High Resolution Separations for Intact Proteins
To meet the needs of our driving biomedical projects, the development of intact protein separations capable of efficient, high-throughput analysis of mass-limited samples is absolutely required. To fulfill these needs, ultra-high efficiency one-dimensional separations are required to reduce sample handling, increase sample zone concentration and minimize losses. In addition, we will further refine a miniaturized version of Gel-Eluted Liquid Fraction Entrapment Electrophoresis (GELFrEE). The integrated solutions developed will increase proteome coverage by at least five-fold and accelerate the adoption of top-down methodologies by non-experts.
Advances in top-down proteomics have been limited by the separation efficiency (i.e., the narrowness of peaks) for intact proteins. Improved efficiency is especially critical because of the multiple proteoforms of each protein and the wide range of protein concentrations. It has long been appreciated that smaller particle diameters give better separation efficiency, yet historically, particle diameters have changed very slowly.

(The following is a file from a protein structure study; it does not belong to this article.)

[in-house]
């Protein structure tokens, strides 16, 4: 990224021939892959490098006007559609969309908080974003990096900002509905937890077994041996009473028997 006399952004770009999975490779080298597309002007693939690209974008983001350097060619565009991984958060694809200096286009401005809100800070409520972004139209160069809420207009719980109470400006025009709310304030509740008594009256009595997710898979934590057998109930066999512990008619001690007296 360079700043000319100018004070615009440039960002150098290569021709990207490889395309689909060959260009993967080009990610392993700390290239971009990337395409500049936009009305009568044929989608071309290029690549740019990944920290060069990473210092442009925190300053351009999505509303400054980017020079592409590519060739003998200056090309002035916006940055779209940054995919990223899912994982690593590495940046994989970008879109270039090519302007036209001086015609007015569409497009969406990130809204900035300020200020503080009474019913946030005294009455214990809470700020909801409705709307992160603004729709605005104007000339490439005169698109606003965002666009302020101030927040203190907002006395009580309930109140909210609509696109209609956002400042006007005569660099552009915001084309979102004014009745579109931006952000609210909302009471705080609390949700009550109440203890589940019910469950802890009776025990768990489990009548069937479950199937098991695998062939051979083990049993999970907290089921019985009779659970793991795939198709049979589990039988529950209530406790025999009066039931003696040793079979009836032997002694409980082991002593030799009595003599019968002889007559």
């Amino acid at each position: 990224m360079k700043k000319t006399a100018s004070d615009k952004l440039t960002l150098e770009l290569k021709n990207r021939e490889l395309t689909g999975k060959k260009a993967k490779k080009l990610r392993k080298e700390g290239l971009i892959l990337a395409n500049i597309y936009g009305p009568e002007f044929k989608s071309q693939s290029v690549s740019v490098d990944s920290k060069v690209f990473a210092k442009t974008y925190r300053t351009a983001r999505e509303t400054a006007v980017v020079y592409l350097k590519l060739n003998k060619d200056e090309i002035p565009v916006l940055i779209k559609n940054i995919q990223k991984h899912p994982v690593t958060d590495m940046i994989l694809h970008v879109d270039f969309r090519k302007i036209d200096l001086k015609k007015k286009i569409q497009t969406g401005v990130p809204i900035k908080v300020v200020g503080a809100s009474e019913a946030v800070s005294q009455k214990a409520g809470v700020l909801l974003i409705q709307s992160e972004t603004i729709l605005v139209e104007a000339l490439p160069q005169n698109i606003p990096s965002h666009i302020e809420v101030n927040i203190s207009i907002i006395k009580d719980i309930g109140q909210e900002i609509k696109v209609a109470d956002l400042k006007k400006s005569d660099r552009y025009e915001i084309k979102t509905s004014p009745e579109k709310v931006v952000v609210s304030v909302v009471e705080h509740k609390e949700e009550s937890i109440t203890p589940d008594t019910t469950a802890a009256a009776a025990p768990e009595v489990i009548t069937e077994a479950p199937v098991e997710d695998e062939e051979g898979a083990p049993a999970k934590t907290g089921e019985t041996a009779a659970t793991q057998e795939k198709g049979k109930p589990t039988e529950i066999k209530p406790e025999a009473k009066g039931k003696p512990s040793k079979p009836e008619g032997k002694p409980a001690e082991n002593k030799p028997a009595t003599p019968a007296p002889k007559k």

Dr. Mary Wirth, Project Lead for TR&D1 and Professor of Chemistry at Purdue University has been investigating 500 nm diameter nonporous silica particles for intact protein separations, which have a high surface-to-volume ratio. Her group has discovered that, at low particle size, a phenomenon called slip flow occurs. Slip flow gives flow rates for 500 nm particles that can approach those of 1.7 µm porous particles for the same pressure. This means that these particles can be used with existing commercial instruments.
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